The international dimension of the war is extremely important to understand, as is the impact of the international movement of protest. It is now clear that the decision of Turkey to veto a northern front is of enormous significance. The US has not been able to place a heavy armored division to come in from the north, and this is what has created a much more difficult situation in the south.
Secondly, one cannot underestimate the impact on the Iraqi people and the Iraqi soldiers of the knowledge that broad masses of people around the world support them, and that the American intervention is opposed by the vast majority of the people of the world. This is something very different for those of us who are of the generation that came of age during the Vietnam War. It took many years before Vietnam became a synonym for crimes being committed by the United States. This is already the case in relation to the war in Iraq.
One has to take very seriously the warning in the opening report that it would be a tragic mistake to underestimate the tenacity, ruthlessness and brutality with which the American ruling elite will pursue its interests. There has already been a series of commentaries in the right-wing media in the United States—the Fox TV, New York Post, Wall Street Journal axis—suggesting that the main problem in the American war effort is that it is far too restrained, far too concerned with avoiding civilian casualties, and that the time has come to take the gloves off. This is the MacArthur, LeMay, Goldwater “bomb them back to the Stone Age faction” of the US ruling elite. These are people who were held on the outside, who were not allowed to direct American foreign policy for 30 years, but who are now in control in the Pentagon and the White House.
There was an editorial in the Wall Street Journal Friday along this line, saying that the allied war effort so far has been defined by US scruples over inflicting civilian casualties, scruples that should now be discarded. The editorial declares: “Our point here is that the first and largest American political goal is victory. Before the US can worry about rebuilding Iraq, it has to win militarily, and decisively so.”
It continues: “Iraqis, and the entire Middle East, will be impressed now only if they see that the US will wage this war with everything that is needed to prevail. If civilians die because they were placed in front of military targets, the moral responsibility for their harm will rest with those who put them there.”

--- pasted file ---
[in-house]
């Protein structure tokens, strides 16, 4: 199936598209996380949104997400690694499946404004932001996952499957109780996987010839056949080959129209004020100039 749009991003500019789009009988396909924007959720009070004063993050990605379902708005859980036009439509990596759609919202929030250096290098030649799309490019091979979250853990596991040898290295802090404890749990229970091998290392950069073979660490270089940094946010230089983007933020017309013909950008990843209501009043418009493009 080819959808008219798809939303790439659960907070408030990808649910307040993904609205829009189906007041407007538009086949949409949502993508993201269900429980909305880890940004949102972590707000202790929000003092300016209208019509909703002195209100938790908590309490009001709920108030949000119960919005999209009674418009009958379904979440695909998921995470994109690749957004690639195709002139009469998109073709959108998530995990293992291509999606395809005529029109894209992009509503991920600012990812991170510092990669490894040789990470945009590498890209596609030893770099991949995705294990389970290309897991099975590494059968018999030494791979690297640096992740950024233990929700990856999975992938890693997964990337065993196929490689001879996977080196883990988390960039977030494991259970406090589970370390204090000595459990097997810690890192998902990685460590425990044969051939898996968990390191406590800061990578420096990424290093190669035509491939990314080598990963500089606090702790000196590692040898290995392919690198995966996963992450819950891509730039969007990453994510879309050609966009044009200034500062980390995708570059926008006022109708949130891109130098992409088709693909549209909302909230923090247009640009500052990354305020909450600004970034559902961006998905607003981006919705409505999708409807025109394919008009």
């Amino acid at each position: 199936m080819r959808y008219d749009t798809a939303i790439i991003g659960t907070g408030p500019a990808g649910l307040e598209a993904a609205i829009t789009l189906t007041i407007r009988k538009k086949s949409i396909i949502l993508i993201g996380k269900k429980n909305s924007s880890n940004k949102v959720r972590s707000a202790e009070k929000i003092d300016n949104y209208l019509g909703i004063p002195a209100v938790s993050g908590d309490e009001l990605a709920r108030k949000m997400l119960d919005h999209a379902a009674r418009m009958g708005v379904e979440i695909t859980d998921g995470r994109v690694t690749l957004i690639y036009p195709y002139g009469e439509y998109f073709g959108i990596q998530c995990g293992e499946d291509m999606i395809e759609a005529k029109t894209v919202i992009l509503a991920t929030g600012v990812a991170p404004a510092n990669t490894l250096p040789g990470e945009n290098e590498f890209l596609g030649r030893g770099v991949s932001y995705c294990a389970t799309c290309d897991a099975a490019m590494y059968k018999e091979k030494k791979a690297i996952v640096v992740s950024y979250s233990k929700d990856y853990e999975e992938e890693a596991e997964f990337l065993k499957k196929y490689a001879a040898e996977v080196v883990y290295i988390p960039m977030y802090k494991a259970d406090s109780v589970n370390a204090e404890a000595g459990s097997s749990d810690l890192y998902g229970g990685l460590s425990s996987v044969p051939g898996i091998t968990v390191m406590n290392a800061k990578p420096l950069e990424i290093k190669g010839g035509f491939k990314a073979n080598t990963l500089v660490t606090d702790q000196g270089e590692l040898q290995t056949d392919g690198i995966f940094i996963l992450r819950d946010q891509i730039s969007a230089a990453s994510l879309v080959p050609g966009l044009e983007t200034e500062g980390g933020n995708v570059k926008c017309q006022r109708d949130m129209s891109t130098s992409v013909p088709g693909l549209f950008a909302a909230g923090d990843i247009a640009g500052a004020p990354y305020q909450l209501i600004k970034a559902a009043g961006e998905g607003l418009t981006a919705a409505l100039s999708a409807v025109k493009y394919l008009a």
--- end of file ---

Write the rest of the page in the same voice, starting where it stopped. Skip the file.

I would like you to go to any American city and see if you can separate so-called military targets from the surrounding civilian population. What would be a military target in Washington? How far is the Pentagon from civilian homes? It’s across the freeway.
Those who are claiming that it is the deliberate policy of the Iraqi government to associate civilians with military targets are simply providing a rationale and an apology in advance for mass killings—and that is what is coming in this war if the American military remains stalemated.
At the same, there are definite historical limits. America is supreme in its military technology. But to conquer the world, it would have to supply that military technology to 5 or 10 million soldiers, not the few hundred thousand it presently has available. And to do that is beyond the capacity of the US economy.
One contrast illustrates the gulf that is opening up in American society. You are probably aware of Richard Perle. He is one of the leading war hawks, chairman of the Defense Policy Board. He resigned his chairmanship on Friday after a series of press reports that he stood to profit by as much as $800,000 personally from his lobbying of the Pentagon in behalf of Global Crossing, a large telecommunications company that was involved in the series of corporate scandals of the past two years.
On the other side of the social divide in America is Private First Class Jessica Flynn. She is one of those now missing around Nasiriya. A long description has been published of how she was recruited into the military.
She lives in a small town in West Virginia called Palestine where the only factory has closed down. It’s an ex-mining area. She signed up to go into the military at the age of 17. According to this profile, she had never in her life, before she joined the military, traveled the 90 miles from Palestine to Charleston, West Virginia, the state capital. She lived 30 miles from the nearest mall.
That is whom the military is targeting to join. They prey on the most vulnerable in American society, to turn them into cannon fodder in an imperialist war. Ultimately such conditions will produce a social explosion within this country.